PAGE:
Remarks at the U.S. Haiti Earthquake Victims Memorial Service

Hillary Rodham Clinton
Secretary of State
Dean Acheson Auditorium
Washington, DC
May 17, 2010

Date: 05/17/2010 Description: Secretary Clinton at the memorial service for State Department earthquake victims lost in Haiti. - State Dept ImageWe are here today to honor eleven people whose lives were lost in the earthquake in Haiti. Each was working in his or her own way to help Haiti on the path to a better future.

Victoria DeLong spent nearly 30 years in the Foreign Service, serving in 10 countries on five continents. She made friends everywhere she went, many of whom flooded the State Department website with memories of the book club she organized in Kuala Lumpur, the local artist she encouraged in Kinshasa, the shells she collected around the world as a deep sea diver, how she charmed an airline worker into checking three overweight cases on the flight to her posting in Bonn. In Port-au-Prince, she was doing work that she loved – preserving Haiti’s cultural treasures. She helped digitize Haiti’s historical archives and expanded educational exchanges, giving Haitian students the chance to learn English and study at universities in both Haiti and the United States. One school, St. Michael’s College in Vermont, has created a scholarship for Haitian high school students in Victoria’s honor.

Diane Barry Caves was 31 years old. A lifelong athlete, she hiked the Andes and the Alps, devoured books, spoke French, and doted on her husband Jeff and their dog Preston. Last year, she won the Atlanta Federal Executive Board Employee of the Year Award. She was in Haiti with the CDC working on the President’s Emergency Plan for AIDS Relief.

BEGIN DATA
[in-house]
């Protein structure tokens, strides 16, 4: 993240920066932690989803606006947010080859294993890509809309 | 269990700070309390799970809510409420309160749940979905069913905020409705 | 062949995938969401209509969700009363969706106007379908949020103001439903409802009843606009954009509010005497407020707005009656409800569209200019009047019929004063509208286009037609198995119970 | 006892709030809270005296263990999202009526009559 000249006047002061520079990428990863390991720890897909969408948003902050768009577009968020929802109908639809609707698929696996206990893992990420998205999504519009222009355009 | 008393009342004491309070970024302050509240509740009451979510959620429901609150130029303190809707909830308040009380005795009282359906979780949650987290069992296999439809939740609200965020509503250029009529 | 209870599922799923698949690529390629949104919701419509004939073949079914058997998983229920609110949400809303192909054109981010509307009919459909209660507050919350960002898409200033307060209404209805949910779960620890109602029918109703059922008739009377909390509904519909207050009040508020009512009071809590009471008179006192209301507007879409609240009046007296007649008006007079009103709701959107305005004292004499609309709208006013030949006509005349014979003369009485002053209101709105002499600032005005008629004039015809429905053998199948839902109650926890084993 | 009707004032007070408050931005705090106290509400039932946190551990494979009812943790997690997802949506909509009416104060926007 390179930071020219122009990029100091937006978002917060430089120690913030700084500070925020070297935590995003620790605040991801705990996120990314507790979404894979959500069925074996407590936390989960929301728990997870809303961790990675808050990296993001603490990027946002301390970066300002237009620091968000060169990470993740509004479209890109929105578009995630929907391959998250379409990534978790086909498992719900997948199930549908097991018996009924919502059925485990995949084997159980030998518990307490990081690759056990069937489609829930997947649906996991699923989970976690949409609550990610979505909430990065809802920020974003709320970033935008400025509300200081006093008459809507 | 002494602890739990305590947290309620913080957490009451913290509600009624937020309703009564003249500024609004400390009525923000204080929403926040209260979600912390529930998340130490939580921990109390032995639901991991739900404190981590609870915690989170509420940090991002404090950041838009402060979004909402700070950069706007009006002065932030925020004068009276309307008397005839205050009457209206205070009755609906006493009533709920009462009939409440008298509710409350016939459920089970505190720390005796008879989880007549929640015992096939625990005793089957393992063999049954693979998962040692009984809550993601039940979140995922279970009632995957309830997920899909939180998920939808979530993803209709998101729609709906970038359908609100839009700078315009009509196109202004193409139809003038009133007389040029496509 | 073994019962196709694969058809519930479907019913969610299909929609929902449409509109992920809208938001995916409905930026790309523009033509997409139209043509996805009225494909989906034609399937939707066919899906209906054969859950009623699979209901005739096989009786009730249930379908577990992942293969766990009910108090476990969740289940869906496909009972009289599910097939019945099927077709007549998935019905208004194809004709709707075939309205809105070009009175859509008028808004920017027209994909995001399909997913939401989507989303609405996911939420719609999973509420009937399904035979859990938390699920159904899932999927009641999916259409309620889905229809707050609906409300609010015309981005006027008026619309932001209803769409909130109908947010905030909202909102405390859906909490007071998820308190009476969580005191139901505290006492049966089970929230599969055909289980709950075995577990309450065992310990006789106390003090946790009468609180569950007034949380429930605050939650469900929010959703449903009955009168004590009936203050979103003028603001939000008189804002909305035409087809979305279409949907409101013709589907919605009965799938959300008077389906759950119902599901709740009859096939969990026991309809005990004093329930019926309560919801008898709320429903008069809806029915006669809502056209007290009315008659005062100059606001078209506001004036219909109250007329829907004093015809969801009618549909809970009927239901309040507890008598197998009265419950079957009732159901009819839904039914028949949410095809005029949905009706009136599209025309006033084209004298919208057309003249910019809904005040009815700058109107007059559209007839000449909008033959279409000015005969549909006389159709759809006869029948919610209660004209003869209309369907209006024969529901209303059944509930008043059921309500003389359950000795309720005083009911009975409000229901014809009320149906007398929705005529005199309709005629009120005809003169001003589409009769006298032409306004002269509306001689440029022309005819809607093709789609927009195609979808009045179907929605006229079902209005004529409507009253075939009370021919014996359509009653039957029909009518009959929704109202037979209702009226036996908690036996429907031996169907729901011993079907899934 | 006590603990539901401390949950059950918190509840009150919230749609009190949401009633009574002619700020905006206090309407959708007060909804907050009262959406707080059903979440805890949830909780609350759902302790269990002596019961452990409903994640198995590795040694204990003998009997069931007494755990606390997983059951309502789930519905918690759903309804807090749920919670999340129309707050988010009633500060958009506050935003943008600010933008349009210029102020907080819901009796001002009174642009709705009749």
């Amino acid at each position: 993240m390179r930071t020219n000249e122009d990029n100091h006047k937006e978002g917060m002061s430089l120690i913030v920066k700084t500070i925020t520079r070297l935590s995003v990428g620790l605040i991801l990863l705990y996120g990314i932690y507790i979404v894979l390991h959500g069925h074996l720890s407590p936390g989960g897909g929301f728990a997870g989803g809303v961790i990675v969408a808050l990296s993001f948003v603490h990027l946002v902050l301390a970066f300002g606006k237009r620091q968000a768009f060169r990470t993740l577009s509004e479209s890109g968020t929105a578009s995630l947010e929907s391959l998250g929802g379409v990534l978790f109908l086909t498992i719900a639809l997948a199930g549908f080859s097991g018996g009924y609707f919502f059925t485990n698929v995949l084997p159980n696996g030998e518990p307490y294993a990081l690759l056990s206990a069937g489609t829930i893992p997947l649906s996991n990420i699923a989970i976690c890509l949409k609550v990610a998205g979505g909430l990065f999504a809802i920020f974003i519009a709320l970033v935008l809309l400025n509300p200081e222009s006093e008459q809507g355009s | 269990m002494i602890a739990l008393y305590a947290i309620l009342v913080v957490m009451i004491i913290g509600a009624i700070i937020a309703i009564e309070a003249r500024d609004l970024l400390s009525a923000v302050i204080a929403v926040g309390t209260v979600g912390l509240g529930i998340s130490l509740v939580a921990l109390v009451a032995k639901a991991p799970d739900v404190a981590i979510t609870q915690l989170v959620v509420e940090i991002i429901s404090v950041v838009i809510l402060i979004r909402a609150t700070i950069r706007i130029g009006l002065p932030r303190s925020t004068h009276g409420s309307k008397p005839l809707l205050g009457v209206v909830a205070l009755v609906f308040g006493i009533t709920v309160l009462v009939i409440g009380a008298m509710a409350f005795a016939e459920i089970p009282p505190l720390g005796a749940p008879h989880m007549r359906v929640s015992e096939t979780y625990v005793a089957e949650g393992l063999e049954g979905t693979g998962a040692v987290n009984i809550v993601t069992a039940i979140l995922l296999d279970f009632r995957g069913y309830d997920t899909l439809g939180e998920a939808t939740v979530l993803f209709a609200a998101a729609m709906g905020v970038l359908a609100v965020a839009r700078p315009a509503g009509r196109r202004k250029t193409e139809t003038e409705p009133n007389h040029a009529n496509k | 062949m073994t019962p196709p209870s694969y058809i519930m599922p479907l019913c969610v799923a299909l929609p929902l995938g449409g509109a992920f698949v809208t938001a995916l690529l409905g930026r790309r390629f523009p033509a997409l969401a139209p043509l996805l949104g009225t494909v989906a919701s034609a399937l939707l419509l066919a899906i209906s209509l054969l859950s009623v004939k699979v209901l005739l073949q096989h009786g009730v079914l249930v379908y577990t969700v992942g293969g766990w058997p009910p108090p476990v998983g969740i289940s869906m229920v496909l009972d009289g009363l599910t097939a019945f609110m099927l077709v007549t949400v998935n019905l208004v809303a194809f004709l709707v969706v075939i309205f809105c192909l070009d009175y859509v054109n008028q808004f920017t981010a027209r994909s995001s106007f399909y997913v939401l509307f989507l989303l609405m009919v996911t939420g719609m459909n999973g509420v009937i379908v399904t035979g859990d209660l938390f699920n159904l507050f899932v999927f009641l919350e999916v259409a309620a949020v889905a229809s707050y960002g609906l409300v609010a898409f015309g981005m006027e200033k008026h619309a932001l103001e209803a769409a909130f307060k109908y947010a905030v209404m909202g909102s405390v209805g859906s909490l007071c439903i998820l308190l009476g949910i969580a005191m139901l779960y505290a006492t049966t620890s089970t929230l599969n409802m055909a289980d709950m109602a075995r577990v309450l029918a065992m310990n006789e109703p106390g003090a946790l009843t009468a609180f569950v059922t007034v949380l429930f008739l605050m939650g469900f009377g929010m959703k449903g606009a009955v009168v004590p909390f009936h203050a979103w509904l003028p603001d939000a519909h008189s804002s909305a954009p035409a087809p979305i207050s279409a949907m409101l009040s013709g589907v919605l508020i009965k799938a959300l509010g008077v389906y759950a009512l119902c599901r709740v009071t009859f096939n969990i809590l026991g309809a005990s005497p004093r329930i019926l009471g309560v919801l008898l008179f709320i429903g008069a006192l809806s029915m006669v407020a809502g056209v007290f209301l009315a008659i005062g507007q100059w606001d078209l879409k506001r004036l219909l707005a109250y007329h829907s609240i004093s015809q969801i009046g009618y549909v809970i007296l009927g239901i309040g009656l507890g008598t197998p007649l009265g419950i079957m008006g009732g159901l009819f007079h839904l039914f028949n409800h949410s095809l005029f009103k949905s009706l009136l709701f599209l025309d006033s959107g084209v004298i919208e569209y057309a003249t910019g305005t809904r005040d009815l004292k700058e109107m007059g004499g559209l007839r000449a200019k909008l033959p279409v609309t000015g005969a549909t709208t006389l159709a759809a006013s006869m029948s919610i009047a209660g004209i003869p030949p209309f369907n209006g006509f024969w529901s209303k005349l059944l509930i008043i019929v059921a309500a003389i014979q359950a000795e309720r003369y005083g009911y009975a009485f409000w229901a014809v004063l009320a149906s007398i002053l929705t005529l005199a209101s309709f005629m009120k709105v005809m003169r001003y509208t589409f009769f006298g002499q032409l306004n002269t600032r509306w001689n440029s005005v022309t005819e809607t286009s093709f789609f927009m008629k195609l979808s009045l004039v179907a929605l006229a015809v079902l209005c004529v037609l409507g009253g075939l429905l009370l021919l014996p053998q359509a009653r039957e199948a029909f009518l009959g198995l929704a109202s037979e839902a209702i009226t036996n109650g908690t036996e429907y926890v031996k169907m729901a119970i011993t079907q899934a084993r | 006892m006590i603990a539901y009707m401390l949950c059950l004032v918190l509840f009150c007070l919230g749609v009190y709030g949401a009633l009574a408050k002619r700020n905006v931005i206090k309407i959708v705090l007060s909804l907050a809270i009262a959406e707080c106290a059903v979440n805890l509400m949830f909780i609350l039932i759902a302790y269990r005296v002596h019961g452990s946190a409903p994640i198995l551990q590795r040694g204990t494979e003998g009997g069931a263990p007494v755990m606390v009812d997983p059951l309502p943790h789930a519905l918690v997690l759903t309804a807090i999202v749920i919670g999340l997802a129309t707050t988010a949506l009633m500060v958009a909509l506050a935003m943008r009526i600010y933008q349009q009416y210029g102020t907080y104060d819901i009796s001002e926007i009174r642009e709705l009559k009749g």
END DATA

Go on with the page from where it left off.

Laurence Wyllie was an artist and writer who got involved in the local arts scene wherever she lived, whether DC or the DRC. Through her husband Andy’s job, they explored the world with their sons Evan and Baptiste. Last fall, they moved to Port-au-Prince, where Andy was a UN Coordinator for Humanitarian Assistance, on secondment from the Bureau of Population, Refugees and Migration here at State.

As I expressed to Andy in January, the families of our staff are members of the State Department family. And each serves in his or her own way. But it is their love and support that make it possible for Foreign Service officers to do their jobs every day, far from home. Laurence, Evan, and Baptiste made Andy’s work possible. His mission was their mission. And this family’s happiness and love for each other was evident to everyone they met, and the entire State Department shares in Andy’s loss.

U.S. Air Force Major Kenneth Bourland was a helicopter pilot and Caribbean desk officer at Southern Command headquarters. He was in Haiti advancing the visit of General Ken Keane. Major Bourland spent much of his career working with military counterparts in Latin America to strengthen democracy and human rights. His wife Peggy, sons Charley and Andrew, and stepson Chance remember a man who loved to fly, even taking hang-gliding lessons in high school, and he was detail-oriented about everything, spending hours on Google to find just the right television to buy his family. He’s been posthumously honored by the Air Force for his work and sacrifice.